18. mesmithnm


    Dec 10, 2005
    Layton, UT

    Good point!!! I play in band w/a mando player that brings a C1000 to the gig. For the longest time, the mic was set up with its hyper-cardioid pattern and was always a feedback producer. I guess that if cardioid is good, hyper-cardioid is better :) But a quick look at the spec sheet for the C1000 shows that in the hyper-cardioid pattern, the response from 250-4000Hz at 180 deg (directly behind the mic) is about -10dB In its cardiod pattern, the rejection is -20dB. This is a huge difference!! So when our mando player switched to the cardiod pattern, the problems went away. If you take a look at the response plots http://www.akg.com/mediadatabase/psfile/datei/53/C1000S4055c226809f7.pdf
    it seems like that one will always be better off in most live sound applications with the C1000 set in the cardioid pattern unless you can very carefully control the monitor placement. The cardioid pattern will tend to be more forgiving if you get a little off-axis with respect to the highest rejection area of the pattern.
  19. WalterBush


    Feb 27, 2005
    Yuma, Az
    Full disclosure, I'm a certified Fender technician working in a music store that carries Fender, Yamaha, and Ibanez products among others.
    I believe your solution will involve replacing the C1000 mics. AKG and Audio Technica both have excellent lines of miniature condensor mics made specifically to be mounted on the bridge of a banjo/mandolin/DB/violin etc, or mounted near or in the soundhole of a guitar. I'd look into these. Since they're much closer to the sound source, they don't require as much gain, and aren't as affected by low-level stage monitors.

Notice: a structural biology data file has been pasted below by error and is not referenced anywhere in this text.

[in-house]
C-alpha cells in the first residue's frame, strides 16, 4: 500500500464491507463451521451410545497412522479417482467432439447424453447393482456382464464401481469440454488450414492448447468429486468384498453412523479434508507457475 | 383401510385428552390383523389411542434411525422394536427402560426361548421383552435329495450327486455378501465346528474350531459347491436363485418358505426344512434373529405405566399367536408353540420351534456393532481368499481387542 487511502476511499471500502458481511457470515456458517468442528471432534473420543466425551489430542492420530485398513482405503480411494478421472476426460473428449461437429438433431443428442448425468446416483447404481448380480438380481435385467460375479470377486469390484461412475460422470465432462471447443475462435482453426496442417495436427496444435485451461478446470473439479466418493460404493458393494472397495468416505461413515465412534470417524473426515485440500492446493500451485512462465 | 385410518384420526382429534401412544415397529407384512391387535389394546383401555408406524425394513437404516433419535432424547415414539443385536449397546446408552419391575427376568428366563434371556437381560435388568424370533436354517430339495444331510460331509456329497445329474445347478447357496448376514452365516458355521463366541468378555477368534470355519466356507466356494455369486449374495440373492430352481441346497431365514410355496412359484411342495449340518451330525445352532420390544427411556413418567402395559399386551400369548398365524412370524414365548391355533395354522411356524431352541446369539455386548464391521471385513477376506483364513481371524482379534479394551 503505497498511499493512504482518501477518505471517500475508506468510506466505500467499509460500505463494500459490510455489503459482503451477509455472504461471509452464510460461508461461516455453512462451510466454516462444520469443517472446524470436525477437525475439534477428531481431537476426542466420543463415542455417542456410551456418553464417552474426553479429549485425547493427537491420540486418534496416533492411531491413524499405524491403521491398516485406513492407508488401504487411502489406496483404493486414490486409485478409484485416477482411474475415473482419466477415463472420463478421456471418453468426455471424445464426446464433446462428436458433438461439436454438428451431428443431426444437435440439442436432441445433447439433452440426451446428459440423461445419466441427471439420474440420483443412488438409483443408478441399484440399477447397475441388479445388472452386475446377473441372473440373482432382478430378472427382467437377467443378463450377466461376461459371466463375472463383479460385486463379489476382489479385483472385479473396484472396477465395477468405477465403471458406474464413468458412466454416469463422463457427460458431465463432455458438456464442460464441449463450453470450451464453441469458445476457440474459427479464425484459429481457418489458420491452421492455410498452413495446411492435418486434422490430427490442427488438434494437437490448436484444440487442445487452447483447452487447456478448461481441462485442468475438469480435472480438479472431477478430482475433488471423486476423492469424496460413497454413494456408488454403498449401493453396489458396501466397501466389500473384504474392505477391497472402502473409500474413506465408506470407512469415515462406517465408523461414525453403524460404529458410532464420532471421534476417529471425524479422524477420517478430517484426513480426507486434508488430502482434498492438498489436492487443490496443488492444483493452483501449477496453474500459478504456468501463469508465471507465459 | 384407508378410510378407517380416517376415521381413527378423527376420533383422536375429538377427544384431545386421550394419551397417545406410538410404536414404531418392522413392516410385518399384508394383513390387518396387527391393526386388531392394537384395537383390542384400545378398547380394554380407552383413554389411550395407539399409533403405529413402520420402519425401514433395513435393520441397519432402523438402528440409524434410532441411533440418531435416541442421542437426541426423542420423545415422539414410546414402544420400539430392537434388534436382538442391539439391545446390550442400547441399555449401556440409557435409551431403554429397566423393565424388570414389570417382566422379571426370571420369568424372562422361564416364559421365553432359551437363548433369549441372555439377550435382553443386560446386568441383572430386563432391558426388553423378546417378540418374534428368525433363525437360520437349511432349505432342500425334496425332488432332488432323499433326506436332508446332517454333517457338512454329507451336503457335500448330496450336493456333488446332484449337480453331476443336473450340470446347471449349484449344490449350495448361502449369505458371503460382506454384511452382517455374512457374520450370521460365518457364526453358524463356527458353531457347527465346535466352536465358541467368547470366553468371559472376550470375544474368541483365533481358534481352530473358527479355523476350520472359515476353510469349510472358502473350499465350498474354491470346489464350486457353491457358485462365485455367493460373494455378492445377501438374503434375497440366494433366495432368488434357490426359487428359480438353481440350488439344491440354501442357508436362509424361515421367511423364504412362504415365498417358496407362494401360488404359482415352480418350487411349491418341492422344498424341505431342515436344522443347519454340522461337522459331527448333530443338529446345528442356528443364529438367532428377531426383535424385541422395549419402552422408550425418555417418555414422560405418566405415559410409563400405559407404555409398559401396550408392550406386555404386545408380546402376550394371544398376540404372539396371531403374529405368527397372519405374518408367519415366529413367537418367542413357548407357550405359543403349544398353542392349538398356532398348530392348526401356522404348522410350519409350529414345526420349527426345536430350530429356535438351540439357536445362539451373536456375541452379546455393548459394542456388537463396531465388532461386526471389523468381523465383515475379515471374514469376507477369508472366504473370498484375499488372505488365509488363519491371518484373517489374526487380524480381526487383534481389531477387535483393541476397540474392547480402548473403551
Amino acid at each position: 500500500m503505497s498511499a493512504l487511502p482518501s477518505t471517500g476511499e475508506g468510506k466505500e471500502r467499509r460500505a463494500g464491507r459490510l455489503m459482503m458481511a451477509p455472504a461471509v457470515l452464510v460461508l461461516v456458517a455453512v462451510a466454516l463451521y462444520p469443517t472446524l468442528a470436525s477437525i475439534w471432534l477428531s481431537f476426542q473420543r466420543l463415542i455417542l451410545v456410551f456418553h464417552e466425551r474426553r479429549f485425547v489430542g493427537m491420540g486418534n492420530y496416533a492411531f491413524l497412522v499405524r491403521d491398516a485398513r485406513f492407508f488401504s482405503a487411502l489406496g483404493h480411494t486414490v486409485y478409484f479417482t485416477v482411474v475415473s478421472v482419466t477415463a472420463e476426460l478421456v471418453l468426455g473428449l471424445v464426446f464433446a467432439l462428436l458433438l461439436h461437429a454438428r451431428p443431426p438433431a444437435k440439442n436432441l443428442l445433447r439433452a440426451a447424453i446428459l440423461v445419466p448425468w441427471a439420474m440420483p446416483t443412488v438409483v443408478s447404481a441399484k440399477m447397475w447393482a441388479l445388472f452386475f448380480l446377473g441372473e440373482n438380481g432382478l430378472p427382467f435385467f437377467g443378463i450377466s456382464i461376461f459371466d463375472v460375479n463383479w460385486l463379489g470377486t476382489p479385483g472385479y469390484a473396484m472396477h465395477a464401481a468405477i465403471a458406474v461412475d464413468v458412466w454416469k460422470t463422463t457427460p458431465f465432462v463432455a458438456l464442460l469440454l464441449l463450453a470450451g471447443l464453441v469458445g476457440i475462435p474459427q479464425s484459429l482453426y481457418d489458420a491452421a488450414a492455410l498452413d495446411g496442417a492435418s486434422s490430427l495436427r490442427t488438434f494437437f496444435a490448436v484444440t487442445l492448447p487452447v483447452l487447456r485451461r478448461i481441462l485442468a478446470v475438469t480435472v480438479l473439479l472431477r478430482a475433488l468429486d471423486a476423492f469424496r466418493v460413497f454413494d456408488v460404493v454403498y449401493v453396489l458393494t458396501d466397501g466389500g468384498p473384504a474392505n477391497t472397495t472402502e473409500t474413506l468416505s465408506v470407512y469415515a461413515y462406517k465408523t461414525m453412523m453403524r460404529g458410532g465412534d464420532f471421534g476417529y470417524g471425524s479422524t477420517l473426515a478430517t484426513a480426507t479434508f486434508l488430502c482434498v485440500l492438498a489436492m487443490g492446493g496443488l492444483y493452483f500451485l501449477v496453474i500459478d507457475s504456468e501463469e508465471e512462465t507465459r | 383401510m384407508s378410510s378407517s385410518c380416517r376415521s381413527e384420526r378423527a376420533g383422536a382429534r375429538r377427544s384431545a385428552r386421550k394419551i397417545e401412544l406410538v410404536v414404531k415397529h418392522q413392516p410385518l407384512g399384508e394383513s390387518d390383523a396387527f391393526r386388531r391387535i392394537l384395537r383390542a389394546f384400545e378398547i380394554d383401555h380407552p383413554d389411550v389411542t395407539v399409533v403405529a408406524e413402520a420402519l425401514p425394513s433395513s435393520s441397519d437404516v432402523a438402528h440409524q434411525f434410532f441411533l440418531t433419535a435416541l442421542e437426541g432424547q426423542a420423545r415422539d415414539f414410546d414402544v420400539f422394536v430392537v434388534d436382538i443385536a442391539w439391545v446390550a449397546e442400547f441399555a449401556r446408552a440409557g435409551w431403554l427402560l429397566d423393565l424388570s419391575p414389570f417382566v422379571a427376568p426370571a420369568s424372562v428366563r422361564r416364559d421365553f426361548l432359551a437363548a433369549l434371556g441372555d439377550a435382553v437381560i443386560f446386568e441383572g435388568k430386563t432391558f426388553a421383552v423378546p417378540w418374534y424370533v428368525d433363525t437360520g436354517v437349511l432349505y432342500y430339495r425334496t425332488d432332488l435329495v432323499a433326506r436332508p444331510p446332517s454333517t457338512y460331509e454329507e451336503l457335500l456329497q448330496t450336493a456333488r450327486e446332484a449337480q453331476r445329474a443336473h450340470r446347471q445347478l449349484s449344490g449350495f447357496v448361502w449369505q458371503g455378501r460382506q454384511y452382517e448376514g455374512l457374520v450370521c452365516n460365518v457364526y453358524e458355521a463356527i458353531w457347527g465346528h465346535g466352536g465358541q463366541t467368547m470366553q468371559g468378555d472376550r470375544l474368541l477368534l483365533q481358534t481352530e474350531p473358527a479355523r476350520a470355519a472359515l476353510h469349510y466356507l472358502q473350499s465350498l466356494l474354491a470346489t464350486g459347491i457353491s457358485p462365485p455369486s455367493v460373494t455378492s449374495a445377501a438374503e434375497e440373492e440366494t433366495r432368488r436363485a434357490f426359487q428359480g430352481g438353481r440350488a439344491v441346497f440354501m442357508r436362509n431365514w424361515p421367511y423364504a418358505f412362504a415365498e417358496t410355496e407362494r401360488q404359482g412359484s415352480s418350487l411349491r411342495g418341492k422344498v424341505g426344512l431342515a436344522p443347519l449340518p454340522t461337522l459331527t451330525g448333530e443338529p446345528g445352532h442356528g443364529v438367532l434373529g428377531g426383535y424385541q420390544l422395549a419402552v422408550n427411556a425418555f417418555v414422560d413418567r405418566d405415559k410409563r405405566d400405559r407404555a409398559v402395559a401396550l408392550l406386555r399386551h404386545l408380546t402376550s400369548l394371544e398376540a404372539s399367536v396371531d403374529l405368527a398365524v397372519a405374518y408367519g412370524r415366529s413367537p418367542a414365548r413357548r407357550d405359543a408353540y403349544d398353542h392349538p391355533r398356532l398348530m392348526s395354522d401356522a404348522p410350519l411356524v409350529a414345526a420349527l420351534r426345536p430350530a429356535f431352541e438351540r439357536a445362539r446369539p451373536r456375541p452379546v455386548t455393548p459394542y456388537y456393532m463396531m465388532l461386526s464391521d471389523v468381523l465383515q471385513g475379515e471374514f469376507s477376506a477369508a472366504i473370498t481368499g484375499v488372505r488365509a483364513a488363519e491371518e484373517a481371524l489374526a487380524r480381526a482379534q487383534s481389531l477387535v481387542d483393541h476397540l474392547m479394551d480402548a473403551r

Having said that, I'll also cheerfully recommend you look into Sabine's line of feedback eliminators. They're a little less user-friendly (and much more expensive) than the Behringers, but the tradeoff is that they're much more accurate, transparent, and respond to feedback long before the audience will hear it, once they've been set properly. If you don't have the time to properly set a 31-band monster before each show, the Sabine units may be your answer.
  20. mchildree

    mchildree Supporting Member

    Sep 4, 2000
    The points made about the patterns are accurate...I should have left of the word "tightest". The rear rejection is what I was trying to get to. Pardon me...

    Something that make the instrument-mounted mics less-than-desirable is that you lose the ability to "work the mic". If there's not a damn good sound man behind the FOH, it only leaves the player with the option of playing lighter when he wants to reduce volume. On many acoustic instruments that causes a big tonal loss.